Community Foundation for Mississippi
internet providers in Jackson, MS
of total households in Jackson, MS without internet access
of total households in Jackson, MS with no computer
Jackson students enrolled in K-12
The state of Mississippi is in a “data drought,” says Sophie Wolf, Director of Communications at Community Foundation for Mississippi. “There’s not one clearinghouse to find a lot of data, and people are really selective about sharing it if they do have it,” she adds.
There’s also a lack of systematic organization of data. Rather than collecting it in the same way each year, data is collected haphazardly. Without clean, systemized and precise data, it’s difficult for Sophie and her team to accurately measure impact and make better decisions about the communities they serve in Mississippi. As a community foundation, that means it’s tough to equitably distribute funding in counties that need it most.
“To really understand our communities, we need data,” Sophie says. “That's where mySidewalk comes in.” The Community Foundation for Mississippi is accessing data, finding insights, and building powerful stories about communities in Mississippi, all powered by mySidewalk's data storytelling workflow.
“I have the numbers, I have the demographics, I have the geographic place, and it's all in one place. It's all complete and right there,” she says.
- Creating reports and benchmarks for counties that Community Foundation for Mississippi serves -> Save time wrangling data
- Supporting nonprofits by building rich reports for grant applications -> Become a source of truth
- Installing transmitters in areas where internet connectivity and device access is needed most -> Find better insights & tell stronger stories
- Baking data into long-term strategic planning -> Inform stakeholders with engaging data stories
We’re no longer guessing. We have concrete information that can help us give the other side of the story that wasn’t revealed in the past.
Director of Communications, Community Foundation for Mississippi
What’s a community foundation?
Community Foundation for Mississippi allows individuals to open funds and combine their financial resources to grow investments more quickly. This approach helps fund charitable projects for communities across Mississippi at a faster rate. Community Foundation for Mississippi houses funding for “every type of interest that you could imagine,” Sophie says.
Data plays a huge role in the foundation’s work to support valuable programs and resources. “We’re using data for seeing gaps and barriers, but also to learn how we can give a little more context to the stories we’re telling,” Sophie says.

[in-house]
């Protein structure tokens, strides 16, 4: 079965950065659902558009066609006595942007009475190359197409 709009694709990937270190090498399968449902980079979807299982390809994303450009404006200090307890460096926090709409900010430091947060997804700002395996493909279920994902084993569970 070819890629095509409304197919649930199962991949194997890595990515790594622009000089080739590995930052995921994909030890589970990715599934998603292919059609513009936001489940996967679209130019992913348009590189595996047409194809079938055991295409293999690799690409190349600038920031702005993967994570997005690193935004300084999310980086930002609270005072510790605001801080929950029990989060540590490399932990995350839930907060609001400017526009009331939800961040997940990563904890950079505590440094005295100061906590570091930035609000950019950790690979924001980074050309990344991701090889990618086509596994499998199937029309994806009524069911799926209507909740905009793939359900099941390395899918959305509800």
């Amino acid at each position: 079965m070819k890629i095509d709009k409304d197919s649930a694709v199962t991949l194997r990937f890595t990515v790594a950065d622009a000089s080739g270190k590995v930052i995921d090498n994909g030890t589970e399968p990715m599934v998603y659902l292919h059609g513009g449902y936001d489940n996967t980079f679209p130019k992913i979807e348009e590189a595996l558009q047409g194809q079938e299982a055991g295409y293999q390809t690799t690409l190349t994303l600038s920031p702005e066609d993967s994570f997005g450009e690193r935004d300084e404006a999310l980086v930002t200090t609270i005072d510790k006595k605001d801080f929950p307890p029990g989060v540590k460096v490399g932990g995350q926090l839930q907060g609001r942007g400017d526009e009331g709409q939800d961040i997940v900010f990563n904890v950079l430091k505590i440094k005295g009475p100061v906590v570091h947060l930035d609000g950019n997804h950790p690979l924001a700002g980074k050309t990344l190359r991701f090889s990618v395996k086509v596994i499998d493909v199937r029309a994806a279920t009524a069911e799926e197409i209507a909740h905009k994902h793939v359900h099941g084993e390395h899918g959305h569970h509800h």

Mapping is another important part of the data. But, Sophie says, powerful data storytelling is also about visualizing place. “It’s one of the reasons we really love mySidewalk — being able to visualize that in terms of place. That’s crucial to our work, especially finding gaps.”
Visualizing place in Mississippi
Visualizing data is especially important to the foundation’s county growth strategy. Several years ago, the Community Foundation for Mississippi added extra counties to its service area, Sophie says. Although meeting with community members in-person helps Sophie and her team understand what’s going on in a place, she says that data provides a more holistic view of a community.
“I’ve been creating reports within mySidewalk about counties before we go, because someone may say that … this is how they feel like the educational system is headed for their city. But the data is concrete,” Sophie says. “There’s been some interesting things revealed about pockets of town that people maybe aren’t talking about, that we see we need to focus our efforts.”
As she creates reports, Sophie says that she’s also creating benchmarks for each county. “For each of these reports, all I have to do is swap out said city or county, and then we have a benchmark.” These benchmarks are helpful to understand where things stand in each county that the Community Foundation for Mississippi serves.
Driving strategic decisions
Beyond visualizing place and mapping counties, data drives the Community Foundation for Mississippi’s strategic decisions for nonprofits, grant applications and funding, and even long-term strategic planning.
Sophie says the foundation is starting to help nonprofits build stronger grant pitches with mySidewalk reports. “How can we leverage information that people have, use this data that we have, and put it together, while simultaneously doing some technical assistance to get nonprofits a stronger grant proposal?” To answer this question, Sophie takes organizations along the journey